Caroline Taich shares the second installment of a two-part series on social sector partnerships.
In a recent blog post I began exploring the question of how to take social sector partnerships from good to great. We looked at data showing that employers can increase their investment in environmental, social, and governance sustainability.
I now explore the role of non-profits. By adapting planning, messaging, and reporting with employers, I believe non-profits can achieve greater outcomes. This hypothesis stems from my own experience across 20 years of consulting with dozens of employers, non-profits, and government offices. I increasingly see non-profits articulate their value proposition on their terms and share it in search of new or renewed funding sources – but they are often overlooked by employers, who don’t see the direct connection to their own objectives.
We can do better. Non-profits and employers need to see themselves as partners, working together to make progress on the issues that matter to both. Here are a few practices that I am working on:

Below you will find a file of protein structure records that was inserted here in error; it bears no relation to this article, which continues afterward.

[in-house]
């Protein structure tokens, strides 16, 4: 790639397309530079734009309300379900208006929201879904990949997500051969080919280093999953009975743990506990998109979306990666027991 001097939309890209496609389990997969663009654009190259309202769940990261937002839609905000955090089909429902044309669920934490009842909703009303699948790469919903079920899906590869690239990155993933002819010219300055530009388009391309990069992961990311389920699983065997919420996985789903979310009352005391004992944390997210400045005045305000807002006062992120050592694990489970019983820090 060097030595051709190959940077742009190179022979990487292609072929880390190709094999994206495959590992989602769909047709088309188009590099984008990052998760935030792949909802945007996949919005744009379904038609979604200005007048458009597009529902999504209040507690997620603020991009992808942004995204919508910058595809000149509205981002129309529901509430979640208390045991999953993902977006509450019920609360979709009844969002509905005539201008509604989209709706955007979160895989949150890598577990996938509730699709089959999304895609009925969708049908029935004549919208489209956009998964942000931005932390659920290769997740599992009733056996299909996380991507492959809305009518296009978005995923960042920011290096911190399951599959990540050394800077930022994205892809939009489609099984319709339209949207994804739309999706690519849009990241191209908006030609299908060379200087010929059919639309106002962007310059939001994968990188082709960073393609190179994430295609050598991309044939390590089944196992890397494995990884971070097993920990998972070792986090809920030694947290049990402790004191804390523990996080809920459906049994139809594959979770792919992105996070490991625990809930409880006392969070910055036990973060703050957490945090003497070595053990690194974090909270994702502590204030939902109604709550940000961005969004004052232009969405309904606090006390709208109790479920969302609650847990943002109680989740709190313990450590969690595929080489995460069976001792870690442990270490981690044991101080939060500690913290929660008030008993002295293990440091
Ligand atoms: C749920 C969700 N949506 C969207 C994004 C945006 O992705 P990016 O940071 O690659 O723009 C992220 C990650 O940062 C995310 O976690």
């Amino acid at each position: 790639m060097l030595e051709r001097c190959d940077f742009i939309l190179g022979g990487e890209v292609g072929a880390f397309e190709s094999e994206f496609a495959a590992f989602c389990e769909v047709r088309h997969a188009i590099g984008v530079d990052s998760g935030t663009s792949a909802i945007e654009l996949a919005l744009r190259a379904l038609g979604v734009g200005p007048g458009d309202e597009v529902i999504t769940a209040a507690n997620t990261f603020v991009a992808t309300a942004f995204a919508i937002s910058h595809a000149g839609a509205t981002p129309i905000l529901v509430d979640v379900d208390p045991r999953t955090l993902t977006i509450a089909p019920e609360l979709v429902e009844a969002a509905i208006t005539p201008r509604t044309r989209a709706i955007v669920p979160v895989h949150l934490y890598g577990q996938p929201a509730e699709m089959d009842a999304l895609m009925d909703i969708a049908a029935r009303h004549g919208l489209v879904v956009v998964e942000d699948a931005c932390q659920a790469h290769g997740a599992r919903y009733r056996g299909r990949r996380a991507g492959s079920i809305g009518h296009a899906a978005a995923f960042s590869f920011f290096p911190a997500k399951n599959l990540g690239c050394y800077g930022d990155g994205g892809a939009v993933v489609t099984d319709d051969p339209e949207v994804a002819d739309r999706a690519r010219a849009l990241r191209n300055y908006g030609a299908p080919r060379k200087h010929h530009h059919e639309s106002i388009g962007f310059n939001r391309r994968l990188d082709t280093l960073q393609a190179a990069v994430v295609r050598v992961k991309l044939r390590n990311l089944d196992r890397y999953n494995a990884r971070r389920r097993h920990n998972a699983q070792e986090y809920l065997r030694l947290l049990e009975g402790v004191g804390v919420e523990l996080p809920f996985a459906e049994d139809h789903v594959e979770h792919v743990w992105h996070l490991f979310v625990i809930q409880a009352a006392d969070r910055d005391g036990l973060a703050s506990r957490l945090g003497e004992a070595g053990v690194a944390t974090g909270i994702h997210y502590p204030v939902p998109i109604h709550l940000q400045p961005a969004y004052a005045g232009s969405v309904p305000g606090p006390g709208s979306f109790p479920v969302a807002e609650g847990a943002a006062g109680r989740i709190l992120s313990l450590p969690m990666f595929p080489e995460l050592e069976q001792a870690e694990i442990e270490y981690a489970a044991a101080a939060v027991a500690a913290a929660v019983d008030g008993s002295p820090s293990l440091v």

Understand your purpose. Increasingly, as part of the strategic planning that I facilitate, I help leadership teams align on their Purpose. Clarity of purpose helps you communicate the difference you make in a deeper and more meaningful way.
Read the full article, How Can We Take Social Sector Partnerships from Good to Great? (part 2), on KirtlandConsulting.com.
Caroline Taich provides a concise post from her website that is the first in a series of two articles that explores how to improve social sector partnerships.
One component of the question lies in the role of employers. Intuitively I think we can agree that employers have much to gain from healthy, vibrant communities. But how much should employers invest? And what form should the investment take?
The 2020 SustainAbility Leaders Survey by GlobeScan of 701 sustainability experts across 71 countries can shed some light on the question. First of all, the survey indicates that the need for sustainability development is more urgent now than ever. Experts perceive that the urgency of sustainable development challenges is rising across the board – ALL issues tracked in this survey increased in importance since last year.